Wednesday, June 21, 2006

Murasaki Shikibu

It took until the 20th century before a complete English-language version appeared. Arthur Waley, a Cambridge classicist who taught himself Japanese and Chinese, produced the first English translation in six instalments between 1925 and 1933. Waley was much more interested in readability than fidelity. ...

In 1976 Edward Seidensticker, an academic already celebrated for his translations of Yasunari Kawabata, a Nobel prize-winning novelist, brought out a new version. Torn between admiration for Waley’s narrative verve and horror at the liberties he had taken with the text, Seidensticker produced a Genji that was doggedly faithful but a little lacking in grace.

It was left to Royall Tyler, whose charming and urbane Genji came out in 2001, to chart the course between the exuberance and the exactitude of his two predecessors. --The Economist, Playboy of the eastern world: The first modern novel celebrates its 1,000th birthday, December 18, 2008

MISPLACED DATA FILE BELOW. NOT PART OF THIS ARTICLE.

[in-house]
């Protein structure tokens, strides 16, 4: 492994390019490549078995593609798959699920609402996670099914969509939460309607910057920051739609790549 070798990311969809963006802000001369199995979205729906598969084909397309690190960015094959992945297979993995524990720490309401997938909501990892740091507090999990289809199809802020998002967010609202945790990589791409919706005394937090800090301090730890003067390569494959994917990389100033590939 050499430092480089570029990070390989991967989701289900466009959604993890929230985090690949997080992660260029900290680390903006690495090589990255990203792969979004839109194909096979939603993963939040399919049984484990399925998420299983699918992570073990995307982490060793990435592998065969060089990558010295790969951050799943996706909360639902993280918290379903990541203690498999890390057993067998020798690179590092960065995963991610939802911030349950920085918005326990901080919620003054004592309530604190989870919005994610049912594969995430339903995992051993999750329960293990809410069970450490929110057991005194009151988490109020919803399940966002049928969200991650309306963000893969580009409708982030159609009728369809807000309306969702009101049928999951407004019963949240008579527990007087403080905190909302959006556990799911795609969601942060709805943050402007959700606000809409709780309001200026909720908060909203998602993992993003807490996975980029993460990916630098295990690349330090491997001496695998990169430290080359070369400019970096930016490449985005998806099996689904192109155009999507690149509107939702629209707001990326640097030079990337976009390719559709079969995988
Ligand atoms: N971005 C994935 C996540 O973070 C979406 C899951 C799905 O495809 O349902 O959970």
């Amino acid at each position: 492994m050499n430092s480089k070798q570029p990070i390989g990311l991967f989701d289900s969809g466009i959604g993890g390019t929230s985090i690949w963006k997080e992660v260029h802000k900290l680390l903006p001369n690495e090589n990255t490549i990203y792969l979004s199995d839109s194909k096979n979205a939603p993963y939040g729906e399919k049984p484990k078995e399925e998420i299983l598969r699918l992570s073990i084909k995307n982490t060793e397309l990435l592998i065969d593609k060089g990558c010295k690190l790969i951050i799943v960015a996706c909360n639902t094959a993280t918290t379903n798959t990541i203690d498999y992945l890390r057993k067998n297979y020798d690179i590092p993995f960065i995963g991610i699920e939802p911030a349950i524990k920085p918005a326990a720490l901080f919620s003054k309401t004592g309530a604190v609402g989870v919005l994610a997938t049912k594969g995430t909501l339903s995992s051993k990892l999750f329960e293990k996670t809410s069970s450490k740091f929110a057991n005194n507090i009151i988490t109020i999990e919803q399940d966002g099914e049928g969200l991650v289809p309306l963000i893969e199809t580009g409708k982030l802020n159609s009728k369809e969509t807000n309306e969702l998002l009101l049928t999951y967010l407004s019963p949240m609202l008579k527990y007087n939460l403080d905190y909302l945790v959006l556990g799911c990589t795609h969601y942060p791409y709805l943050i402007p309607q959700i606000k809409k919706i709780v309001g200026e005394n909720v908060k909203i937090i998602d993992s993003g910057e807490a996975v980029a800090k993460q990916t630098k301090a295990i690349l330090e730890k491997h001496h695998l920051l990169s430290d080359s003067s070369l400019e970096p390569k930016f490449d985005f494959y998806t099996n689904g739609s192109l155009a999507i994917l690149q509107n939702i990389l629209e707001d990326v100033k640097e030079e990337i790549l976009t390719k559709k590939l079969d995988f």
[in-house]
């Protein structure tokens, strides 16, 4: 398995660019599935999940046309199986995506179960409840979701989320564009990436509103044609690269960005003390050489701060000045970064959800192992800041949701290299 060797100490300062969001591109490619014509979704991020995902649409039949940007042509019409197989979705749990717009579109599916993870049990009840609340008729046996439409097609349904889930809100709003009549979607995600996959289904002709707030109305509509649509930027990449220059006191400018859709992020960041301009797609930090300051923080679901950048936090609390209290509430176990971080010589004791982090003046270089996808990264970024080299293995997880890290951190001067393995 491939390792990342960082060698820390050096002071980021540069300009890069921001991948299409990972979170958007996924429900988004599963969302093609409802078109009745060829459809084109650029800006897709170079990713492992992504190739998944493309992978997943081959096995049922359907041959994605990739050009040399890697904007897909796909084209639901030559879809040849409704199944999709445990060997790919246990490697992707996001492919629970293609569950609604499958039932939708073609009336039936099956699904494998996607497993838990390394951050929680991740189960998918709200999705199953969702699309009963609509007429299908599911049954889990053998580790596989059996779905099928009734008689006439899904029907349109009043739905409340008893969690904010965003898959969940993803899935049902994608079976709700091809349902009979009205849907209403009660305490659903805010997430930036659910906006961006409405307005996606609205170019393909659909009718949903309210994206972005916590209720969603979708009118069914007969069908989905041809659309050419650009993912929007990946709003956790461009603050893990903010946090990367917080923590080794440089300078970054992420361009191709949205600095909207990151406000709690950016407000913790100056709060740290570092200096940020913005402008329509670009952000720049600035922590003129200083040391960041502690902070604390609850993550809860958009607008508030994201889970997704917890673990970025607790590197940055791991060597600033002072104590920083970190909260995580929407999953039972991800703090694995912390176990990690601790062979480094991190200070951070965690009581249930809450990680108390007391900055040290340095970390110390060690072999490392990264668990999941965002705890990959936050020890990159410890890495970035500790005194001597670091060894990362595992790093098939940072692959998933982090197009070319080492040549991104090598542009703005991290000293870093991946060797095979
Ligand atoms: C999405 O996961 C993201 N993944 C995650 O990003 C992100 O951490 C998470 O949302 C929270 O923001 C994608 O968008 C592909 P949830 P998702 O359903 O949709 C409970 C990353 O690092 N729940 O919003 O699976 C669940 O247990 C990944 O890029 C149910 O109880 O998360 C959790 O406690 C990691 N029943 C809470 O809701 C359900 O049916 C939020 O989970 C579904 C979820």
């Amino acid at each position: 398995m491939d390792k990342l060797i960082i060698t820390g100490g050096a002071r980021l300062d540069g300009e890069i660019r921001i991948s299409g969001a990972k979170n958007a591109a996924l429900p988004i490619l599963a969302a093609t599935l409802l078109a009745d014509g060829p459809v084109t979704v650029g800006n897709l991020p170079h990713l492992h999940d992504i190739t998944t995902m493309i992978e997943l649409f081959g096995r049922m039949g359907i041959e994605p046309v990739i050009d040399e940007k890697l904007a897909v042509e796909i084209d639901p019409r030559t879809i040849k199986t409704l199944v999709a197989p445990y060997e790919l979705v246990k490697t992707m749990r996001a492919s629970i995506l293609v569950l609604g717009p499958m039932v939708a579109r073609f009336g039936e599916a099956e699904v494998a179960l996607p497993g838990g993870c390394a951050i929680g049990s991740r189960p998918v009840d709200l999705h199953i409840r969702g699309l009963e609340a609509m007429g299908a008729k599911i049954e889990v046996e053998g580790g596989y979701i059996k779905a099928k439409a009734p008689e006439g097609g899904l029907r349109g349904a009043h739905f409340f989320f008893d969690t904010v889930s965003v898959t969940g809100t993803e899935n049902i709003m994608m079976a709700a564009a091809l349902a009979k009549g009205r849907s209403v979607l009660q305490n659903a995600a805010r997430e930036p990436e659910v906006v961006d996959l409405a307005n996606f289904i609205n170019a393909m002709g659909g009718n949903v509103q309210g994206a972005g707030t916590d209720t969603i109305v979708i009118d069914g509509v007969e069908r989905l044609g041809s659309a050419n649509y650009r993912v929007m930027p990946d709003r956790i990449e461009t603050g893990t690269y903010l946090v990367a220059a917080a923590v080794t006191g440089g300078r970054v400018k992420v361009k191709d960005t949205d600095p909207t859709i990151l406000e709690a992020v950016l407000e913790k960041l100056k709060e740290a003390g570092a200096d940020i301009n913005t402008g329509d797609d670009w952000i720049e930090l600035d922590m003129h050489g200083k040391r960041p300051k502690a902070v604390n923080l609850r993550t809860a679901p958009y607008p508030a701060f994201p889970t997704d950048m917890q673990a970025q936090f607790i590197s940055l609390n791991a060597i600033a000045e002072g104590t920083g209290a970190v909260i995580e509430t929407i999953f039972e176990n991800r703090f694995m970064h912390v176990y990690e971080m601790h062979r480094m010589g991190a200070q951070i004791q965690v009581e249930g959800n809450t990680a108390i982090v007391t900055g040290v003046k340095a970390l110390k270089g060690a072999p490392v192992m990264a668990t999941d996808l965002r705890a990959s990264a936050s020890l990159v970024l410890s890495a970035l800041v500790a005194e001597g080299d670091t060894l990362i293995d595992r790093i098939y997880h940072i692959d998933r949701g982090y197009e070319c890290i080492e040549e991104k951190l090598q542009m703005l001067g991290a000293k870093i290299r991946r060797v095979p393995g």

Murasaki Shikibu, by Royall Tyler, Harvard, May-June 2002

most people who have read it agree that it is probably the world’s greatest novel. --Kenneth Rexroth The Tale of Genji, Classics Revisited (1968)

The World of Genji, review by Kenneth Rexroth of The World of the Shining Prince, by Ivan Morris, Chicago Tribune, November 29, 1964

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